for the Sunday Polls
It is Naive to Expect Free Elections
S. Mudassir Ali Shah
September 16: As 12.5 million registered Afghan voters go to the
first post-Taliban parliamentary polls on Sunday, September 18,
perturbing questions as to the make-up of a 249-seat lower house
and 34 provincial councils, their functions and a possible return
of warlords to parliament remain unanswered.
thumping majority of candidates, numbering more than 5,750, are
in the dark about the legislative powers of the Wolesi Jirga
(National Assembly) or provincial councils - a whole new concept
in a country with a complex ethnic composition, hostage to deep-seated
tribal prejudices and struggling with a persistent insurgency.
lists of contender names on ballot papers are an inordinate demand
on the intellect of voters, most of them illiterate and unfamiliar
with exercising universal suffrage in an election contested by
thousands. Thus the task of conscious voting will be pretty tough
for them within the stipulated 10-minute time.
disqualifications have irked powerful candidates, who warn legions
of their supporters would leave no stone unturned to derail the
elections. They seem to have unwittingly parroted a threat often
reiterated by Taliban insurgents in the lead-up to the keenly-awaited
some "commander candidates" have been barred from contesting
the vote under a patently flawed vetting procedure, dozens of
criminals - about 17 percent according to guarded estimates -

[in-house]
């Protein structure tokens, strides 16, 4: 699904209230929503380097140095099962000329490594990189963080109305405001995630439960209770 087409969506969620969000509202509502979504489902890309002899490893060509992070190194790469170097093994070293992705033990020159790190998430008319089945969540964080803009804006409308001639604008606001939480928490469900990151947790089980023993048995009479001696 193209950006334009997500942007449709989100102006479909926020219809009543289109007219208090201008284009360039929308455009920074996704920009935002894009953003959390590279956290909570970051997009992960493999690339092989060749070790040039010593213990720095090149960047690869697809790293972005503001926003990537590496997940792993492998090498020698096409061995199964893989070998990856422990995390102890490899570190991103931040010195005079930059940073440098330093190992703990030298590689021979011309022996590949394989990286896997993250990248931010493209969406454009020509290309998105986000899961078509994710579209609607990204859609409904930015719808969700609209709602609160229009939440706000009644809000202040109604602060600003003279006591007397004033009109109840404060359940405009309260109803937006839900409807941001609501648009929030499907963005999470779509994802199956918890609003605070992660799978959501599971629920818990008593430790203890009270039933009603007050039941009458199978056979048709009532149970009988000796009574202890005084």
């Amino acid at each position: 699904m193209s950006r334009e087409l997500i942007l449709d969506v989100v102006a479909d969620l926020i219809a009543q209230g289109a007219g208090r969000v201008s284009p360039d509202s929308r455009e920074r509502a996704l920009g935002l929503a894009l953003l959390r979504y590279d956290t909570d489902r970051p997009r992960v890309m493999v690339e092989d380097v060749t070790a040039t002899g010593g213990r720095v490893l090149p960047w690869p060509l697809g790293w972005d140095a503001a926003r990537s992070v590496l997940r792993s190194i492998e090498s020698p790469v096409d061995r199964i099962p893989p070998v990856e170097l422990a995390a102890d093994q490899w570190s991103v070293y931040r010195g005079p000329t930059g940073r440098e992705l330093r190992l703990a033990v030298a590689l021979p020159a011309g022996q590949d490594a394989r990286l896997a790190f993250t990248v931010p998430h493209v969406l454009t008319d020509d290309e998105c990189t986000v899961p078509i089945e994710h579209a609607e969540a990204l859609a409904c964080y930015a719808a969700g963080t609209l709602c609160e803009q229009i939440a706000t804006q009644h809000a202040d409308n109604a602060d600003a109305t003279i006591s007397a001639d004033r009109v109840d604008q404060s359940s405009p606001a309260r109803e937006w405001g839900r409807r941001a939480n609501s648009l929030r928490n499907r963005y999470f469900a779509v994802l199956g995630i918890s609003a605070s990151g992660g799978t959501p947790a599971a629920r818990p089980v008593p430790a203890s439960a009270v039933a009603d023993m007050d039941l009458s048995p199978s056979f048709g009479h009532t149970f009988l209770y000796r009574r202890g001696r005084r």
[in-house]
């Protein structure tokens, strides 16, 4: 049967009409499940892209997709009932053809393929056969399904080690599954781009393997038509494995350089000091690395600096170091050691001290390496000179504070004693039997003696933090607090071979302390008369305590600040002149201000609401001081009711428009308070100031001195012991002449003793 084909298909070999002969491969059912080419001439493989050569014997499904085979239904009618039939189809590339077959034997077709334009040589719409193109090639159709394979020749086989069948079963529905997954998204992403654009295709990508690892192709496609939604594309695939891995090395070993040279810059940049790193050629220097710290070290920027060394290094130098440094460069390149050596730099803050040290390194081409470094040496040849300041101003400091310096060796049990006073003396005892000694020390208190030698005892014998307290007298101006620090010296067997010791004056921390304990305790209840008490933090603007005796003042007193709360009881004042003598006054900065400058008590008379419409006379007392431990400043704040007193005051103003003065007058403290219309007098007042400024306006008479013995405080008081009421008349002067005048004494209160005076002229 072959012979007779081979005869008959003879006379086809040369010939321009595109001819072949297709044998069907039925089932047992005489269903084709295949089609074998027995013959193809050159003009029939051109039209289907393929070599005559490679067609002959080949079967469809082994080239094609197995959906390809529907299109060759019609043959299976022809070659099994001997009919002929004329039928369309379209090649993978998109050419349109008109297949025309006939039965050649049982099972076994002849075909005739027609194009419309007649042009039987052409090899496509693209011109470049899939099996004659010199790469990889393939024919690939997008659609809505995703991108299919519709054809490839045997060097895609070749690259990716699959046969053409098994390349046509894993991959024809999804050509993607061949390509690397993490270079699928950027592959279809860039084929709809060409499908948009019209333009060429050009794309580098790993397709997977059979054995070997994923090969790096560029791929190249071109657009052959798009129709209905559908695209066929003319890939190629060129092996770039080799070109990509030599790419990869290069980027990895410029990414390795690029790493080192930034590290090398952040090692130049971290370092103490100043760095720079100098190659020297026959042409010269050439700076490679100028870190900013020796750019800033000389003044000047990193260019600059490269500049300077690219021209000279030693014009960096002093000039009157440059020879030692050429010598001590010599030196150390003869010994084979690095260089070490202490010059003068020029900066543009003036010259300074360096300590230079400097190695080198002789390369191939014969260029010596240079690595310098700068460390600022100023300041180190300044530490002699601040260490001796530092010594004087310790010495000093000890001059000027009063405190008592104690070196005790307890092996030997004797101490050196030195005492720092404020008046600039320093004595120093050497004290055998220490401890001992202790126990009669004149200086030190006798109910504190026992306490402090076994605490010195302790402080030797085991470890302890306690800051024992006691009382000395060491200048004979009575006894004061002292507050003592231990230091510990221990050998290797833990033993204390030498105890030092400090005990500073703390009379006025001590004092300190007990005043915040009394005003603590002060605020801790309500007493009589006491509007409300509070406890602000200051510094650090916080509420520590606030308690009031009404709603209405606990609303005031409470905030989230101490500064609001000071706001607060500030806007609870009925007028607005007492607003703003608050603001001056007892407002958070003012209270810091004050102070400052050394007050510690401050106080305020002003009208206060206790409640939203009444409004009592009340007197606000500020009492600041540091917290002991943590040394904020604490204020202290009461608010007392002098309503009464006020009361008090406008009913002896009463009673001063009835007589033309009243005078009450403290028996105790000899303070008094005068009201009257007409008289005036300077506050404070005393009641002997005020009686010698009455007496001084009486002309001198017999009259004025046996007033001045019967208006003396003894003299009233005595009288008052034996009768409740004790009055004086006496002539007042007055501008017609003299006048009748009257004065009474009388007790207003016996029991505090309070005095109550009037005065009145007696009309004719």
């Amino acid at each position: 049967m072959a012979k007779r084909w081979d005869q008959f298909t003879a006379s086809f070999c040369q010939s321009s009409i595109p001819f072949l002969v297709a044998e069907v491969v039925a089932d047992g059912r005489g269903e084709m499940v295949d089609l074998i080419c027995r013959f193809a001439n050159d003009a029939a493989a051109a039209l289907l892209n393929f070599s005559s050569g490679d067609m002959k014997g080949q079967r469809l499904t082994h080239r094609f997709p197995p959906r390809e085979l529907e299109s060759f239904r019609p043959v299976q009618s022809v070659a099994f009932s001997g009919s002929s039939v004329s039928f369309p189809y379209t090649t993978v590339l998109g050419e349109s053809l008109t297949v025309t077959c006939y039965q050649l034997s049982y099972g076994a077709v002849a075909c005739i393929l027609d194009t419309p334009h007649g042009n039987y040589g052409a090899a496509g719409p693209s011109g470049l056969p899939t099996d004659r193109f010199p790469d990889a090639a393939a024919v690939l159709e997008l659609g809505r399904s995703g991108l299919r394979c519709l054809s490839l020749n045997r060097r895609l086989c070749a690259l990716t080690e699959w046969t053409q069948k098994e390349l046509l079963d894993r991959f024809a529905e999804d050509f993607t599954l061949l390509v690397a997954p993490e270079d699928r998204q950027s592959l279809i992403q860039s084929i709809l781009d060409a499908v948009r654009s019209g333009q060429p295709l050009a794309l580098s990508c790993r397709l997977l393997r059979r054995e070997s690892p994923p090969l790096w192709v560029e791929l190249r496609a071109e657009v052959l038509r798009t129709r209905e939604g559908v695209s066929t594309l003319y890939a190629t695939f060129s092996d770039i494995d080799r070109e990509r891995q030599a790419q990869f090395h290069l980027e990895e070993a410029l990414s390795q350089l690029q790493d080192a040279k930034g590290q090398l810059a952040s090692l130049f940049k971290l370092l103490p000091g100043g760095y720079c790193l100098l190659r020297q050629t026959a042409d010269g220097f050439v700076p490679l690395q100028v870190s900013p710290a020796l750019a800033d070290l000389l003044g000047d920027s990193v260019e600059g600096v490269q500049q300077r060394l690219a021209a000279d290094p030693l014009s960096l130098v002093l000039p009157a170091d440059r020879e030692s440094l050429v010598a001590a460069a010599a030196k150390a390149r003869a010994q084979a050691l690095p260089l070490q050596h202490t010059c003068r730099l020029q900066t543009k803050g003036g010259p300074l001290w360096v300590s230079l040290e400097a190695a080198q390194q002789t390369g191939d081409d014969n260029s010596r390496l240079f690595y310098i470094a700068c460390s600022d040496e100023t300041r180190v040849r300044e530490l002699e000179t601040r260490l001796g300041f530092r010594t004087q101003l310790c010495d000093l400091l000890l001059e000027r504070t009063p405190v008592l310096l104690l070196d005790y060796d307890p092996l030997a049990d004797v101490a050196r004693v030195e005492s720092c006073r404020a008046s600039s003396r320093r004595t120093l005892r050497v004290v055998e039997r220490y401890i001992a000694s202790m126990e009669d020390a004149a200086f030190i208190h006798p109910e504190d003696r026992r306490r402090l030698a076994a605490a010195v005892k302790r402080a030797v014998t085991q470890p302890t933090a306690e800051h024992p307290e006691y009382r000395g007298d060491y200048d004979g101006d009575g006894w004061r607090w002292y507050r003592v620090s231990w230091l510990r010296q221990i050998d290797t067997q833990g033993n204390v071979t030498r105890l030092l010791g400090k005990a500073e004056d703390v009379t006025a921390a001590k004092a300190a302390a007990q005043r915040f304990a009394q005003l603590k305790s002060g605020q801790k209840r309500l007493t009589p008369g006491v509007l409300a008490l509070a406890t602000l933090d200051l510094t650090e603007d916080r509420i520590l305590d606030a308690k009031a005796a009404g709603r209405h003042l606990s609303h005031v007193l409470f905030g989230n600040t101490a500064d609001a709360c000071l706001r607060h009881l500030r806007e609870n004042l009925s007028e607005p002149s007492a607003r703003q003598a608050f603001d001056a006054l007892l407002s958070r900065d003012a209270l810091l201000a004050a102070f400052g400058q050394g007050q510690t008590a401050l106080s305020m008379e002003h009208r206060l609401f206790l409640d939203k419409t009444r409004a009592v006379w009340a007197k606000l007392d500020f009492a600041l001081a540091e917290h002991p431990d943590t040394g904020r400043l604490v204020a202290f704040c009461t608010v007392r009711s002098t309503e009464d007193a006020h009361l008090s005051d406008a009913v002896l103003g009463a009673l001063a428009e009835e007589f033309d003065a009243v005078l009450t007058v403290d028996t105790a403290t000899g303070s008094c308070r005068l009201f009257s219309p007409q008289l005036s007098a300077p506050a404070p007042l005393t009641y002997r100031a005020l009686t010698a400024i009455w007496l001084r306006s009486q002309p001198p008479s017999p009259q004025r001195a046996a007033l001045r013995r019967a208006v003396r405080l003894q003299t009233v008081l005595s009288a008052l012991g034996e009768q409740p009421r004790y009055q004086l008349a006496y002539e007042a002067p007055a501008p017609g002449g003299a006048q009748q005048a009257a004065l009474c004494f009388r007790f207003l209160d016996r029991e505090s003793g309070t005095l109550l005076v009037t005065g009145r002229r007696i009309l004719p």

have managed to slip through the net. The clearance of people
like Abdul Rab Rasool Sayyaf, Haji Musa Hootak, Hazrat Ali, Wakil
Ahmad Mutawakil, Abdul Hakim Munif, Mullah Rocketi and Khaksar
has drawn denunciation from civil society groups and human rights
after Electoral Complaint Commission (ECC) Chairman Grant Kippen's
announcement of a ban on 28 hopefuls linked to private militias,
two affected men from Kabul and Baghlan spurned the decision as
"highly unfair and hence unacceptable." Reaction from
the rest including some women was no different.
they have no right to challenge their disqualification in court
under the relevant election law that bars convicts, government
servants and warlords from running for parliament. The ECC chairman,
while hinting at more last-minute disqualifications, explained
the law provided for banning even those returned to parliament
in case credible complaints are lodged against them.
charge leveled against me is too groundless to be substantiated,"
jihad-era commander Bashir Baghlani protested, arguing the ECC
announcement came too late to leave him with ample time to clear
his name. By the same token, Commander Didar from Kabul too saw
no justification for the move.
a militia commander during the civil strife in the early 1990s
before the Taliban came to power, vowed he would approach human
rights watchdogs against the poll panel's "arbitrary step."
His backers would sabotage the election process, he warned, maintaining
he had already surrendered arms during a nationwide disarmament
campaign - widely derided as a self-deluding exercise.
later, Didar's supporters staged a noisy demonstration in front
of the United Nations Assistance Mission for Afghanistan (UNAMA)
office in Kabul. Wearing black bands around their heads, the protestors
chanted full-throated slogans denouncing the election commission
for what called "blatant partiality and selective morality."
by Didar himself, the demonstrators warned their protest would
go on till the joint poll panel revoked the 'unjust' ban slapped
on the commander, who has filed an appeal with the Electoral Complaints
Commission (ECC) against his disqualification. Didar, who has